Conservatory Structural Components – What to Choose

By Paul Zec, Founder of Parish Conservatories

The main choices when buying a conservatory for your project are timber, aluminum and UPVC. The following is a breakdown of the available systems.

UPVC: The biggest advantage to this system is price. You cannot get the type of detailing in a PVC system that you can get in a timber or even an aluminum system. Make sure the system is engineered for your location and that you have proper ventilation in the roof and side walls.  Some lower end PVC companies sell systems without roof vents which could create too much heat gain in the space.  PVC does not need painting so the maintenance should be lower but ask to see some older projects to see how the system has held up over time.  The choice of colors is usually limited to white or brown. Larger conservatories often have to be reinforced with steel superstructures which can add to the cost and might detract from the appearance.  These systems are in essence made of plastic. Make sure you will be happy with this type of finish on your home. 

Aluminum: Aluminum is generally less expensive than wood for conservatory structures. It needs less maintenance but it cannot be detailed to the degree that a wood conservatory can be.  It naturally lends itself to more contemporary looking structures but it can be used for traditional buildings as well. It is often the material of choice in locations like New York City because structures on rooftops there are required to be made of non combustible materials.  Aluminum can be made in a wide variety of colors and can handle extreme changes in humidity if you are using the room as an orchid house or other type of greenhouse.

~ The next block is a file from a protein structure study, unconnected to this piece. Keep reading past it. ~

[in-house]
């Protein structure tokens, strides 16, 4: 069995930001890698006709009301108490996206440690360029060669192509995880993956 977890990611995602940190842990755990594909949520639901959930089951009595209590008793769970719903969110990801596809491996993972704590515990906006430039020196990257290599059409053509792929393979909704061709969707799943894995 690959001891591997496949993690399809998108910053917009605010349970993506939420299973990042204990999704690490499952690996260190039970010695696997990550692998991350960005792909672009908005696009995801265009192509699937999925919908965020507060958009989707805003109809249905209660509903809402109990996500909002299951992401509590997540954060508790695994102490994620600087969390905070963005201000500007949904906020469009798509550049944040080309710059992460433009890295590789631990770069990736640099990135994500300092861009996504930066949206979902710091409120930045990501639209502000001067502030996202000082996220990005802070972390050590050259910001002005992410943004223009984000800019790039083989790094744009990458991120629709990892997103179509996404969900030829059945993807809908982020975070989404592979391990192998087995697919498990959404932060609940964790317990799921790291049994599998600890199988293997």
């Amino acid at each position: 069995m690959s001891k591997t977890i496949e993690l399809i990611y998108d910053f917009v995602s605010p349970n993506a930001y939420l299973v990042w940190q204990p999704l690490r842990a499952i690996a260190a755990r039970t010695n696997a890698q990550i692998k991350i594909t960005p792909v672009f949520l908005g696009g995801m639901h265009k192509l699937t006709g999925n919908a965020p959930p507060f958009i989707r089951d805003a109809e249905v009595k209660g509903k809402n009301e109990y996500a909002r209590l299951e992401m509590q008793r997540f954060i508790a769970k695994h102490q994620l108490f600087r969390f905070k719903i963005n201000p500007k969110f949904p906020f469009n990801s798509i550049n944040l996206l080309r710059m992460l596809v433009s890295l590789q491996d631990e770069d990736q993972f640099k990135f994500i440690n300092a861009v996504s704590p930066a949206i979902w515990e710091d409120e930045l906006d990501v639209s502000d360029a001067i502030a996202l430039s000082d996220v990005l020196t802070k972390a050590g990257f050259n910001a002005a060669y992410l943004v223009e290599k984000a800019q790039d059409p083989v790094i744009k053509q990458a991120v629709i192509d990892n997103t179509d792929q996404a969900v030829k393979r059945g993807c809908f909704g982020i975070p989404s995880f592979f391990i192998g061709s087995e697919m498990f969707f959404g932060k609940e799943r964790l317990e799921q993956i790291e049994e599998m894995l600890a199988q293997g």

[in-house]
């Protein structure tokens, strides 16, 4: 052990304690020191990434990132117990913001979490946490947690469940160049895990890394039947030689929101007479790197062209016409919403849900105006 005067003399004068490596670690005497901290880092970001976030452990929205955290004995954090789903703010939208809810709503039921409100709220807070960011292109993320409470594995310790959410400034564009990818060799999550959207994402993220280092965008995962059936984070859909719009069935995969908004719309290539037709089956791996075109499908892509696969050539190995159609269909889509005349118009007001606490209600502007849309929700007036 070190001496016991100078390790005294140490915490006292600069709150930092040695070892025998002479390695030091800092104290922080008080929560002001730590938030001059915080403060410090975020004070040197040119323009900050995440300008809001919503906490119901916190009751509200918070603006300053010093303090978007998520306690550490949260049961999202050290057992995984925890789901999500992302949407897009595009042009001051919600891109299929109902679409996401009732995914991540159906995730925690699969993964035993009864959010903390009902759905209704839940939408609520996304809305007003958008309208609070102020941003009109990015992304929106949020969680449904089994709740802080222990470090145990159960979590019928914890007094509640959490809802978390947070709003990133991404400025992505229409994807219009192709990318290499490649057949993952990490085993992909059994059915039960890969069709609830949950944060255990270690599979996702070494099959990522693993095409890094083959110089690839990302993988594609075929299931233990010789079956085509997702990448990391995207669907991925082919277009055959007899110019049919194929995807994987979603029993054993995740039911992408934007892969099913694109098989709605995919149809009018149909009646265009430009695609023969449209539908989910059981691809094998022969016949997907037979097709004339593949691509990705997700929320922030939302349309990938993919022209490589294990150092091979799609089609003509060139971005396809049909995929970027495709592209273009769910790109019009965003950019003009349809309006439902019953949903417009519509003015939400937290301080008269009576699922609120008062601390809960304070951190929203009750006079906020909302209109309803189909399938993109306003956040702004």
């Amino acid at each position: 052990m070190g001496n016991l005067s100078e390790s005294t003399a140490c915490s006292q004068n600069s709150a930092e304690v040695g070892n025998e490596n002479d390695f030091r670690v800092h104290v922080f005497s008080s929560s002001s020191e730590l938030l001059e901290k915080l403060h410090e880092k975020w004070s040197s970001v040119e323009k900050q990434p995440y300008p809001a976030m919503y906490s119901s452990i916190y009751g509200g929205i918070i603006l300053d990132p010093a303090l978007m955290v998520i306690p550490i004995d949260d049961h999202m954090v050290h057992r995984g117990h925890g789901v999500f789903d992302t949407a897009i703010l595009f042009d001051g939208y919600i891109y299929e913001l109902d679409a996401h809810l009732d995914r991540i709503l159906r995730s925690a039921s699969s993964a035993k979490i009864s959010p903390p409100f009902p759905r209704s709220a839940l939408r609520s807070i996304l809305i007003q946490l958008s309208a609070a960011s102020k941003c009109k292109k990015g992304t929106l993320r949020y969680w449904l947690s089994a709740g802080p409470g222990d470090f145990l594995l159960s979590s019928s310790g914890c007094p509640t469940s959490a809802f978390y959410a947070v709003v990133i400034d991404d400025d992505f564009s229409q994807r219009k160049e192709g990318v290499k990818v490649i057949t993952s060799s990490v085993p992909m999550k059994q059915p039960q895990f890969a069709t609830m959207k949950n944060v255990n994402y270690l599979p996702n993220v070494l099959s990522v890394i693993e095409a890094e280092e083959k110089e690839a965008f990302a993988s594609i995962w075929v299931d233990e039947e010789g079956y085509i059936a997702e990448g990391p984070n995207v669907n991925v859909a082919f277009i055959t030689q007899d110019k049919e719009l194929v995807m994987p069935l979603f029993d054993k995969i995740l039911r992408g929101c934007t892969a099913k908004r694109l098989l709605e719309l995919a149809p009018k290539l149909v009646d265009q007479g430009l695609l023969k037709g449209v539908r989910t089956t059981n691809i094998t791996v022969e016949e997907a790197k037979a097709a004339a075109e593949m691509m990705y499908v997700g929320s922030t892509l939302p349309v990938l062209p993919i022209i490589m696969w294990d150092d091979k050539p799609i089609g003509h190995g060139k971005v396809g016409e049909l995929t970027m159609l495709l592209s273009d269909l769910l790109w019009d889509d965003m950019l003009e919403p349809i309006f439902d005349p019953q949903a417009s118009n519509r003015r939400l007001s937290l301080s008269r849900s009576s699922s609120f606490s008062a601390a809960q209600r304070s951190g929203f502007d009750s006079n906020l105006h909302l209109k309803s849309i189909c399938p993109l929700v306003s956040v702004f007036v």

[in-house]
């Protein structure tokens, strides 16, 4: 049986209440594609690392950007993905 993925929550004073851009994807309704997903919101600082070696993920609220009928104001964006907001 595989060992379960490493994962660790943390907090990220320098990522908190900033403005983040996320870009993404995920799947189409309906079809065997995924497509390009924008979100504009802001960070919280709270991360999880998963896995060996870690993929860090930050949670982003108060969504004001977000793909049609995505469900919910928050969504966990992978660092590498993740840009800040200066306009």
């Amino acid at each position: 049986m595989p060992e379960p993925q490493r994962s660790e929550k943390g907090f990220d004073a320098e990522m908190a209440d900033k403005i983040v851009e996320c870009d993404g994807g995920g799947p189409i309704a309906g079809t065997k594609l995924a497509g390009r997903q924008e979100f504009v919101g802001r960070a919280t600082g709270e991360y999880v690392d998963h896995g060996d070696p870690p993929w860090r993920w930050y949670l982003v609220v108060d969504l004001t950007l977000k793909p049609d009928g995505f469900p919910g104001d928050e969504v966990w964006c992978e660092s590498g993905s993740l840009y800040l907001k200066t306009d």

Timber: Timber is the most flexible of the materials that conservatories can be made from.  They can be very ornate or simple depending on your taste and budget.  There are a variety of timbers now being used such as cedar, Douglas-fir, pine, mahoganies and other hardwoods such as oak.  Hardwoods are less susceptible to damage than softer woods such as pine and cedar. Pine must also be treated as it will not hold up to weather nearly as well as hardwoods or cedar.  I would recommend against using any company that finger joints many elements of the conservatory. This can be a sign of an inferior product.  Timber conservatories will need maintenance over time.  The roof systems generally take most of the abuse from the weather are these are now generally clad in aluminum but the side walls will need to be repainted or stained along with the rest of the house. The look might be the most beautiful of all because of the detailing available in a timber system and some high quality timber conservatories can be built at or below the cost of  aluminum.

The most important advice one can get is to see some projects the company has built and talk to the owners about their experiences with the conservatory company and the product itself. 

An example of an aluminum conservatory

An example of an aluminum conservatory